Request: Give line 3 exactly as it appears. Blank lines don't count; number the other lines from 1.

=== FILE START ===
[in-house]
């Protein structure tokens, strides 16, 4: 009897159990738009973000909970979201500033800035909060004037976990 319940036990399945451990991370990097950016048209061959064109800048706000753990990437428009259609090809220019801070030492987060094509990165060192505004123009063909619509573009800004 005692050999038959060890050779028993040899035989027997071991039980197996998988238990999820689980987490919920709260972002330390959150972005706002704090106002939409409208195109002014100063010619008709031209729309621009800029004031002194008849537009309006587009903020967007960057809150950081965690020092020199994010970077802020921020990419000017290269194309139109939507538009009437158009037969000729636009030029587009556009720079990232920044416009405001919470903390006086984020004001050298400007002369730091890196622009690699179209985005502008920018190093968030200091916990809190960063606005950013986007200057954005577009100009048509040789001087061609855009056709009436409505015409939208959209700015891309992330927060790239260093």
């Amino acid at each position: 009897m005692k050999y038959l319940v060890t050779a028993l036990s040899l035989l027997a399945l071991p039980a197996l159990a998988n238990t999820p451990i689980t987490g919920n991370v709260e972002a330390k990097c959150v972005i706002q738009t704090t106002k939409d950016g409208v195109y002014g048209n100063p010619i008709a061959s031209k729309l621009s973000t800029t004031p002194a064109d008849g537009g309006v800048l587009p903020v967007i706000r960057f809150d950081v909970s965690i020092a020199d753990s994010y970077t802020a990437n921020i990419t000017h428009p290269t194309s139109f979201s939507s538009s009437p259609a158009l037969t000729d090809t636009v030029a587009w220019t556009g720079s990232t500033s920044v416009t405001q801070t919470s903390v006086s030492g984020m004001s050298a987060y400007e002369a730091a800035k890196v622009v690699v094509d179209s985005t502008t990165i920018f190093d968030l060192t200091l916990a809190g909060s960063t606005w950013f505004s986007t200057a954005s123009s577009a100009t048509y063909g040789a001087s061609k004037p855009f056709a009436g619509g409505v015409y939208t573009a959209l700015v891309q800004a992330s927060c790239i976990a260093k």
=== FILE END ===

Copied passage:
């Amino acid at each position: 009897m005692k050999y038959l319940v060890t050779a028993l036990s040899l035989l027997a399945l071991p039980a197996l159990a998988n238990t999820p451990i689980t987490g919920n991370v709260e972002a330390k990097c959150v972005i706002q738009t704090t106002k939409d950016g409208v195109y002014g048209n100063p010619i008709a061959s031209k729309l621009s973000t800029t004031p002194a064109d008849g537009g309006v800048l587009p903020v967007i706000r960057f809150d950081v909970s965690i020092a020199d753990s994010y970077t802020a990437n921020i990419t000017h428009p290269t194309s139109f979201s939507s538009s009437p259609a158009l037969t000729d090809t636009v030029a587009w220019t556009g720079s990232t500033s920044v416009t405001q801070t919470s903390v006086s030492g984020m004001s050298a987060y400007e002369a730091a800035k890196v622009v690699v094509d179209s985005t502008t990165i920018f190093d968030l060192t200091l916990a809190g909060s960063t606005w950013f505004s986007t200057a954005s123009s577009a100009t048509y063909g040789a001087s061609k004037p855009f056709a009436g619509g409505v015409y939208t573009a959209l700015v891309q800004a992330s927060c790239i976990a260093k």